EU Consideration of Iran Sanctions Could Set Course for Unified Western Policy

'Iranian malign activity at home and abroad must be challenged'

Iranian President Hassan Rouhani
Iranian President Hassan Rouhani / Getty Images

The possibility of new European Union sanctions against Iran to punish the hardline regime for terror plots in France and Denmark could set the course for a more unified Western policy toward Tehran's non-nuclear threats, according to a regional expert.

European diplomats agreed Monday to consider targeted sanctions on Iranians after representatives from France and Denmark traveled to Brussels this week to brief foreign ministers on the foiled attacks, according to Reuters.

The EU has been hesitant to consider sanctions over Iran's destabilizing actions in Europe and the Middle East amid uncertainty over the nuclear accord's future after President Donald Trump withdrew from the agreement in May.

"Although it is far too soon to say, and at present, unlikely, new EU penalties against Iran have the potential to set the predicate for a more united Western policy on Iran's non-nuclear threats," Behnam Ben Taleblu, a research fellow at the Foundation for Defense of Democracies, told the Washington Free Beacon.

"Whatever the fate of the JCPOA, Iranian malign activity at home and abroad must be challenged," he added, using the initialism for the nuclear deal's official name.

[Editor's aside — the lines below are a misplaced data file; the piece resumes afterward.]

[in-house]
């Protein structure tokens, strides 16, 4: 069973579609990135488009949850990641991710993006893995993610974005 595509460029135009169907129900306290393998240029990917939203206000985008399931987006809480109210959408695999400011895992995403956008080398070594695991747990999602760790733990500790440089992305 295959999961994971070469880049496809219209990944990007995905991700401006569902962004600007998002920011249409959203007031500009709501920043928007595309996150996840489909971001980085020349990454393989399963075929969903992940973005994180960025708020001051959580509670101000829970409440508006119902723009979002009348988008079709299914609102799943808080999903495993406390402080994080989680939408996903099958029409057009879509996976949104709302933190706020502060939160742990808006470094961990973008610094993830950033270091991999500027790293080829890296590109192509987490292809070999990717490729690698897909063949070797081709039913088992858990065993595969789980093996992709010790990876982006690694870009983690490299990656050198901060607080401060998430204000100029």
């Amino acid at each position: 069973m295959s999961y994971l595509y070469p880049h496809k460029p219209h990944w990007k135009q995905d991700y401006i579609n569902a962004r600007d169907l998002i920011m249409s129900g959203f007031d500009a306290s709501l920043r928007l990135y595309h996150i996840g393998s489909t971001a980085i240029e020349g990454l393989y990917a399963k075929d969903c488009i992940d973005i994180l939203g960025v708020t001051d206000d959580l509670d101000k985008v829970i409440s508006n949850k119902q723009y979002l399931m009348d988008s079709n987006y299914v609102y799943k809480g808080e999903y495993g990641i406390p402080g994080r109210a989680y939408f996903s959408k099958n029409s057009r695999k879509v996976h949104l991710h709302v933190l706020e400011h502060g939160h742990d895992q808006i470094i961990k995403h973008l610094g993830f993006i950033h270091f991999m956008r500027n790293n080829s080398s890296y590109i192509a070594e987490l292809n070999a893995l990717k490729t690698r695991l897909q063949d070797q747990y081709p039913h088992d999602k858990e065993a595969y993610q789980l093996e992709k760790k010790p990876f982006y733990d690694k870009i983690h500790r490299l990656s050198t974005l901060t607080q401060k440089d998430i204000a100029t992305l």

The United States and Europe do not currently coordinate on non-nuclear policy to deter Iran's malign behavior. Iran has threatened to leave the deal if the EU fails to preserve its economic benefits.

France last month froze the assets of two Iranians and the country's intelligence service over alleged ties to a failed bomb attack on a rally organized by an Iranian opposition group near Paris. Diplomats told Reuters they are considering an expansion of those sanctions across the EU bloc.

Denmark backed EU-wide sanctions in October after accusing an Iranian intelligence service of plotting an assassination on its soil. Iran has denied involvement in both the Dutch and French plots.

The accord sought to limit Iran's nuclear program in exchange for sanctions relief, but administration officials contended it was too narrow and had little-to-no effect on Tehran's malign behavior.

The Trump administration has pressed European allies to join to the United States in adopting a hardline stance against Tehran, but to no avail. Instead, the EU is attempting to establish a special purpose vehicle (SPV) to circumvent U.S. sanctions with Iran and allow European companies to continue to do business with the country.

U.S. special envoy for Iran, Brian Hook, has said the administration wants more nations to join "in confronting the array of Iran's malign activity."

Taleblu said the United States "must not miss this opportunity, or any others, to remind EU members that their own leaders have castigated Iran for its terrorism, human rights, and missile activities."

"The JCPOA cannot, and indeed must not, become the 800 lb gorilla in the room that impedes cooperation on a potentially more united Iran policy," he said. "Responding to Iranian terrorist plots and threats in Europe should be the first step towards repairing relations on the Iran file."